Paving the way
by W. Brian Hale
Nov 15, 2012 | 2131 views | 0 0 comments | 23 23 recommendations | email to a friend | print
Dora’s linemen and tight ends Deangelo Pendleton, Mark Davenport, Tristan Allred, Zac Roberts, Cameron Ghotar, Jarrett Eddy and Justin Bussey have been the backbone of the Bulldogs’ offensive production this year. – Photo by: W. Brian Hale.
Dora’s linemen and tight ends Deangelo Pendleton, Mark Davenport, Tristan Allred, Zac Roberts, Cameron Ghotar, Jarrett Eddy and Justin Bussey have been the backbone of the Bulldogs’ offensive production this year. – Photo by: W. Brian Hale.
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DORA — They are the unsung heroes of any successful offensive unit, known as “the guys up front”, “the trench warriors” and “the moving wall.”

While skill players such as quarterbacks, halfbacks and wide receivers grabed headlines with their spectacular feats of athleticism and crowd-pleasing plays, it’s often their offensive linemen who quietly go about their duty of opening holes for runningbacks to scramble through and giving quarterbacks time to find their target wideouts for key strikes — often with little to no thanks or adulation.

At Dora, however, the Bulldog offensive linemen are celebrated and credited among teammates, coaches and fans for their ability to take command in the trenches — and for good reason.

Behind the line’s effective blocking, the Bulldogs are averaging 463 yards a game and 41 points a contest, with 378 yards of the output coming from the program’s rushing attack.

The line, composed of seniors Jarrett Eddy, Zac Roberts, Cameron Ghotar, Mark Davenport and sophomore Tristan Allred, alongside senior tight ends Justin Bussey and Deangelo Pendleton, have been a catalyst for No. 7 Dora’s (10-1, 7-0) region championship-winning season and its second round playoff appearance at Horace Roberts Field on Friday night against the Tallassee Tigers (9-2, 6-1) — and whose execution in key moments throughout the year has allowed the team to persevere in challenging situations, as well as help runningbacks Kai Thomas and DeMarcus Kirk roll up over 1,000 rushing yards each, with quarterback Caleb May close to reach the same mark with 940 yards.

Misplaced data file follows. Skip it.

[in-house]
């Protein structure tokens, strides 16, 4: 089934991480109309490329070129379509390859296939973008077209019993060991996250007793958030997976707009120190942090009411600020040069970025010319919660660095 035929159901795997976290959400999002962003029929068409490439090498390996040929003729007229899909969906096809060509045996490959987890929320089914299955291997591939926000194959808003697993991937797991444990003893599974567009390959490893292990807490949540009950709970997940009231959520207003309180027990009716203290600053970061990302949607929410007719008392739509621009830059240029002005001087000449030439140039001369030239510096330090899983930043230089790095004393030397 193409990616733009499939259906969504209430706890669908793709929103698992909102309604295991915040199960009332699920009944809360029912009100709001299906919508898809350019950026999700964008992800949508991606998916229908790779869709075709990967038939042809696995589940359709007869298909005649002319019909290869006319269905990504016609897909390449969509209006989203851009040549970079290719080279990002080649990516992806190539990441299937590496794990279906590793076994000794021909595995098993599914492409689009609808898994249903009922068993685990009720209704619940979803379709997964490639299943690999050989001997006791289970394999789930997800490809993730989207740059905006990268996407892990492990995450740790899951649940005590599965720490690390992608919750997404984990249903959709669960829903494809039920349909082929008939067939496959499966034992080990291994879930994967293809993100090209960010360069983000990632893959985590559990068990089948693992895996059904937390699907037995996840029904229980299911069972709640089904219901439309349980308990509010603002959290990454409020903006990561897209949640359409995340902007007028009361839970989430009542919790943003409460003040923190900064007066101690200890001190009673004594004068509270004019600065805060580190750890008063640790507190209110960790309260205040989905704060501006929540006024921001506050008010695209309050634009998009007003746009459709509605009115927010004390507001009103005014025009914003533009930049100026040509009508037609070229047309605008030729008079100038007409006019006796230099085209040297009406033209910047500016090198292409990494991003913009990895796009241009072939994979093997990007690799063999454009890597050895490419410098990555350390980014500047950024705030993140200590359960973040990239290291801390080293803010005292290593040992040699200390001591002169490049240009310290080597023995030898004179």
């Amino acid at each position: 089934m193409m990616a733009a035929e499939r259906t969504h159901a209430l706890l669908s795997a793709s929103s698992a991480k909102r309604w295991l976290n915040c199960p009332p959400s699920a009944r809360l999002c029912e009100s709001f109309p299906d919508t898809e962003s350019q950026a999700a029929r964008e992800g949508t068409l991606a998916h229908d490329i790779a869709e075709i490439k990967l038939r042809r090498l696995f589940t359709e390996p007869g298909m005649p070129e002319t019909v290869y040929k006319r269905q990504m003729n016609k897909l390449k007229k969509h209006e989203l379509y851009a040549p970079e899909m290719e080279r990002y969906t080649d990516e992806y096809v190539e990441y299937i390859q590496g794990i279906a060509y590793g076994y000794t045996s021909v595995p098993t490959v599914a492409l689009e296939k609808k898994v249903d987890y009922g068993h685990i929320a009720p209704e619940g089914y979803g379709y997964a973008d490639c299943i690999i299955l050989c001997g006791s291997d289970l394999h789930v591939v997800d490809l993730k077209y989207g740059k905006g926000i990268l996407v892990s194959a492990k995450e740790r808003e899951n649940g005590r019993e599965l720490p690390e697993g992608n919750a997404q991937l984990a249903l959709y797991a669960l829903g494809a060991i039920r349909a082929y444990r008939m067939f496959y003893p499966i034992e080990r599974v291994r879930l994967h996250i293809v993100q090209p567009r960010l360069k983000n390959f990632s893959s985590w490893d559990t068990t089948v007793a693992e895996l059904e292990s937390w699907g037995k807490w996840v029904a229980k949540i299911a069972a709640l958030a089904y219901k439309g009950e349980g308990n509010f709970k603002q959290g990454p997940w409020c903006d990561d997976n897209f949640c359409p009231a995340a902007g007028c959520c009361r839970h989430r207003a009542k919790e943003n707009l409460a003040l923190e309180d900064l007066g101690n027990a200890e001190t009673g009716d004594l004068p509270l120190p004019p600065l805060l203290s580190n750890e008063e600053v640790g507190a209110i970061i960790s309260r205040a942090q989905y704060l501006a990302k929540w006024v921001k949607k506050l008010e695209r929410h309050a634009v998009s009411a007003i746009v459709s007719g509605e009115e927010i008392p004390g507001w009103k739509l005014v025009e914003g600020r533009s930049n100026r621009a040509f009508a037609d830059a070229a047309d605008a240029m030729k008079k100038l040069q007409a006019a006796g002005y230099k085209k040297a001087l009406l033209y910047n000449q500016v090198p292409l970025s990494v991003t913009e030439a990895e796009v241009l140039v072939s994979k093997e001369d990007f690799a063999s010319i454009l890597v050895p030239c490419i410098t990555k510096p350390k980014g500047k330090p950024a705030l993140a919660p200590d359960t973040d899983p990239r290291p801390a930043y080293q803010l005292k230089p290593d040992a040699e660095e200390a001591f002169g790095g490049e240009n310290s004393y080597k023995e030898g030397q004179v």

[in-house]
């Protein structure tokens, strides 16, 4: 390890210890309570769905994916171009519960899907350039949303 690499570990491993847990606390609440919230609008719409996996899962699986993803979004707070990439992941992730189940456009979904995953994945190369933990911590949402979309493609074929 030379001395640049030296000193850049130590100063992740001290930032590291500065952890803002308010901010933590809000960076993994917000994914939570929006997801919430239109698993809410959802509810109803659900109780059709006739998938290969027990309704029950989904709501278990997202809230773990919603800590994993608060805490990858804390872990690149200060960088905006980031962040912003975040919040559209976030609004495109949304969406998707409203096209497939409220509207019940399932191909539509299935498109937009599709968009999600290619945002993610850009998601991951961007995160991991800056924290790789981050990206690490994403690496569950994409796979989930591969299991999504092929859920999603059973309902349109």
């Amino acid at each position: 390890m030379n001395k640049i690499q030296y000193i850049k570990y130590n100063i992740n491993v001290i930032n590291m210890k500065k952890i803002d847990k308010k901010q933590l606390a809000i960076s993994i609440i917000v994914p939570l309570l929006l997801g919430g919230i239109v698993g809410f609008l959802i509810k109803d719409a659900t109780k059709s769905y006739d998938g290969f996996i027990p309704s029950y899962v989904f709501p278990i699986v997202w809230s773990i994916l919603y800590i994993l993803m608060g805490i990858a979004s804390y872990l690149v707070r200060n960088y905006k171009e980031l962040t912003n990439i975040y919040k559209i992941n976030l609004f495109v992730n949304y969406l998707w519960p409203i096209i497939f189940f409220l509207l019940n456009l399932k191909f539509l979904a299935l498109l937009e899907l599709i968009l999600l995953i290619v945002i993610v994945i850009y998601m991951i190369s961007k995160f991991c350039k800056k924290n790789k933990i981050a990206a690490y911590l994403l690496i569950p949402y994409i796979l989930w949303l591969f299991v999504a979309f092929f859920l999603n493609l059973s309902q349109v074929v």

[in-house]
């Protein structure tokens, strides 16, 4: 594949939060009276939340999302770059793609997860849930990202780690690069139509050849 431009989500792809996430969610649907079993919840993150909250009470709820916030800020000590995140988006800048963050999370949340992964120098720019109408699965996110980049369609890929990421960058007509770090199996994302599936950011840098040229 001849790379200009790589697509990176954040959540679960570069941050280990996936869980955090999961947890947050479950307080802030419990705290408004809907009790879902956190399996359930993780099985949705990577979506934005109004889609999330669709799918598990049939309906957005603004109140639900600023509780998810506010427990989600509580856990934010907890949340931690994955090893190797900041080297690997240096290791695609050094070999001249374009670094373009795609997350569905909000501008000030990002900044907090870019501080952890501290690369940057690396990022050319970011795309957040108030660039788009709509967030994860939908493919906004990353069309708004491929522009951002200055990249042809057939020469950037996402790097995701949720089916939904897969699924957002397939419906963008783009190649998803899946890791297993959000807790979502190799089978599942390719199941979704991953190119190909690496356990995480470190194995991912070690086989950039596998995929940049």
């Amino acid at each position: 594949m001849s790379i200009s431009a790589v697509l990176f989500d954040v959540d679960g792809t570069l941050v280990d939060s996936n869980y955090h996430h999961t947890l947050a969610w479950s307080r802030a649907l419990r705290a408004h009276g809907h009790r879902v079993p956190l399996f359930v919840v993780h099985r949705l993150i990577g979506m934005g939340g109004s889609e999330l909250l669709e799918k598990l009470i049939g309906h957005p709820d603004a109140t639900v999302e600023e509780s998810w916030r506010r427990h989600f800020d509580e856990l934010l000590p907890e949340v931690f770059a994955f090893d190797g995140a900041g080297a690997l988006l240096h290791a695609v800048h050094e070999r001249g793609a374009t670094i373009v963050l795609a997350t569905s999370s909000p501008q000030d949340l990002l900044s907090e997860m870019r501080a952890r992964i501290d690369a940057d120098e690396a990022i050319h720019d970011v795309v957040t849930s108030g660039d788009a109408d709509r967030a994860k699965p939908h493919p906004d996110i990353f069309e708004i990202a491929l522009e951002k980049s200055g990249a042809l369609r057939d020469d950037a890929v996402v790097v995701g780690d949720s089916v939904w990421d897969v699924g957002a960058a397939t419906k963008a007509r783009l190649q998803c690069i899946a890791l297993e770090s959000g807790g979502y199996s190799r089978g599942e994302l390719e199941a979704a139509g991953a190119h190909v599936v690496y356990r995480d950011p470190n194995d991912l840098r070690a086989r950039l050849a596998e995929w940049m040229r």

“We all have jobs to do and each one of us want to do our very best,” Eddy said.

“We’ve come a long way as a line and it means a lot for us to be able to help the team achieve some of the accomplishments we have this year. We all feel very good about it.”

“Our runningbacks come into every game ready to make big plays and they look to us to play hard-nosed football,” Roberts said “When they make a first down or take the ball into the endzone, we’re all right there along with them and we’re just as proud to be a part of it.”

The group, many of whom have played together since taking the field as toy bowl players, credit effective communication and strong relationships with each other as the foundation to their success.

“Lining up and fulfilling our roles on the front is natural at this point for all of us, as we’ve been doing it together for so long. We know what’s expected of us and we go out to take care of business,” Eddy said.

“There’s times during a game where we’re actually having conversations with each other because of the length of time we’ve been around each other and playing the game — which has confused some defenses we’ve been up against. That’s how close-knit we are and how much fun we have.”

Dora coach Johnny Wright, who has commended his line’s play throughout the season, said he has been extremely impressed by the group’s ability to take on the challenges that his team encounters.

“They are a tremendous group of young men — each one of them are very coachable and our line coach, George Banks, has done an incredible job of unlocking their potential,” Wright said.

“When we’ve needed yards, they have been able to get them for us. They provide very good leadership for us and each one of our runningbacks will tell you that we couldn’t do the job we have this year without them.

They deserve a lot of credit.”